Impact of hospital and surgeon case volume on morbidity in colorectal endometriosis management: a plea to define criteria for expert centers
Summary of background data
National and international guidelines recommend referring patients with severe forms of endometriosis to expert centers. However, there is a lack of clear criteria to define an expert center. We examined the roles of surgeon and hospital procedure volumes as determinants of morbidity in deep infiltrating endometriosis of the rectum and sigmoid colon (DIERS).
We conducted a French retrospective multicenter study of hospital facilities performing colorectal surgery for DIERS in 2015. The primary end point was to analyze the relation between case volume and the incidence of complications. We estimated the optimal cut-off (OCO) determined by a minimal p-value approach.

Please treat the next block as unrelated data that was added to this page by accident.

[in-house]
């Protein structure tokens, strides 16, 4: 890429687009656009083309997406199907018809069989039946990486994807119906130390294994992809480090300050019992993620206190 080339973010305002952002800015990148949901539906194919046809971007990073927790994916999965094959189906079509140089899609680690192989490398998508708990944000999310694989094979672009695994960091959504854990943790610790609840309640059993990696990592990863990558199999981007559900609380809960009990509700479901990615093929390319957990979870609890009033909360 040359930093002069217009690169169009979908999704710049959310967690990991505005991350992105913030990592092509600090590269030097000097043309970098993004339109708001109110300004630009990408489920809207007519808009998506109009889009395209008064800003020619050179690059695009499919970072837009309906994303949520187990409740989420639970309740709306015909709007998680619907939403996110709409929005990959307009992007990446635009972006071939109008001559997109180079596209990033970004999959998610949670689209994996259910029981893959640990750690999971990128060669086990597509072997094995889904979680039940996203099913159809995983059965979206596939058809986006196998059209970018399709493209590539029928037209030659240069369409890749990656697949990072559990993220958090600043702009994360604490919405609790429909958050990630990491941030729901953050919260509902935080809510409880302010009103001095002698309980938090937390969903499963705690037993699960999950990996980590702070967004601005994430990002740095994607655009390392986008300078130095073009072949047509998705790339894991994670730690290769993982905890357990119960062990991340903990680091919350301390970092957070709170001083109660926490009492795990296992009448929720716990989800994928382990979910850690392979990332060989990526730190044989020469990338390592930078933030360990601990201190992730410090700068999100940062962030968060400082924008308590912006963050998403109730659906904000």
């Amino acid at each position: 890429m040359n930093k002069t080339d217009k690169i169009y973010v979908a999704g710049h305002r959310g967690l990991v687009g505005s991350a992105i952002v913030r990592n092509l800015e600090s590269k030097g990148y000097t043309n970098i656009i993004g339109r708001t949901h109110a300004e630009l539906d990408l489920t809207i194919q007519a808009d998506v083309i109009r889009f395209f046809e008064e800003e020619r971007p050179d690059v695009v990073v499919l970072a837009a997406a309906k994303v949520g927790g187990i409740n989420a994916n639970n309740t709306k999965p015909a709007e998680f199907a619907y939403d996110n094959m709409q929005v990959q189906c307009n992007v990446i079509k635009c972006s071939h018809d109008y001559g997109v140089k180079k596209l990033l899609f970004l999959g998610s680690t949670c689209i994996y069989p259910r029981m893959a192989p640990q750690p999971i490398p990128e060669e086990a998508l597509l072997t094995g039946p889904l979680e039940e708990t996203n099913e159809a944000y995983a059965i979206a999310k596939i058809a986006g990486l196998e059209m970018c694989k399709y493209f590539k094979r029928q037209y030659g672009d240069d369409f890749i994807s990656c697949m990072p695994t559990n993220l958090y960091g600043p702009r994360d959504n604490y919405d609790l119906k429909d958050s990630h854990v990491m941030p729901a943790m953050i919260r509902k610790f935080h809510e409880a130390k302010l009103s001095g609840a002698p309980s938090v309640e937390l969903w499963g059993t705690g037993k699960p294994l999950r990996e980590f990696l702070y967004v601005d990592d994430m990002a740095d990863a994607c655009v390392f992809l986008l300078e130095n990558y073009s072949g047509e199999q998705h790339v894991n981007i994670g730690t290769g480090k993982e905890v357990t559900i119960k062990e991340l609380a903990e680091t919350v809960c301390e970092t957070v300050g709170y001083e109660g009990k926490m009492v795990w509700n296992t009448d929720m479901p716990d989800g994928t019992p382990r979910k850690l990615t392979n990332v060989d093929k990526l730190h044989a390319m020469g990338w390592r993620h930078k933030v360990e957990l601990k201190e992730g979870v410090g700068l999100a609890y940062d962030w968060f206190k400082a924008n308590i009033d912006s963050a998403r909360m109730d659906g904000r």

The study included 56 hospital facilities and collected data of 1135 cases of surgical management of colorectal endometriosis. The mean and median number of procedures per year and per surgeon were 9.17 and 5.58, respectively. The overall rate of grade III–V complication was 7.6% (82/1135). One grade V complication occurred. The rates of rectovaginal fistula, anastomotic leakage, pelvic abscess, and ureteral fistula were: 2.7% (31/1135), 0.79% (9/1135), 3.4% (39/1135), and 0.70% (8/1135), respectively. An OCO of 20 procedures per center and per year (p < 0.001) was defined. The OCO per surgeon and per year varied between seven (p = 0.007) and 13 procedures (p = 0.03). In a multivariate analysis, we found that only the volume of activity was independently correlated to complication outcomes (p = 0.0013).
Our results contribute to providing objective morbidity data to determine criteria for defining expert centers for colorectal surgery for endometriosis.
Publisher URL: https://link.springer.com/article/10.1007/s00464-017-5896-z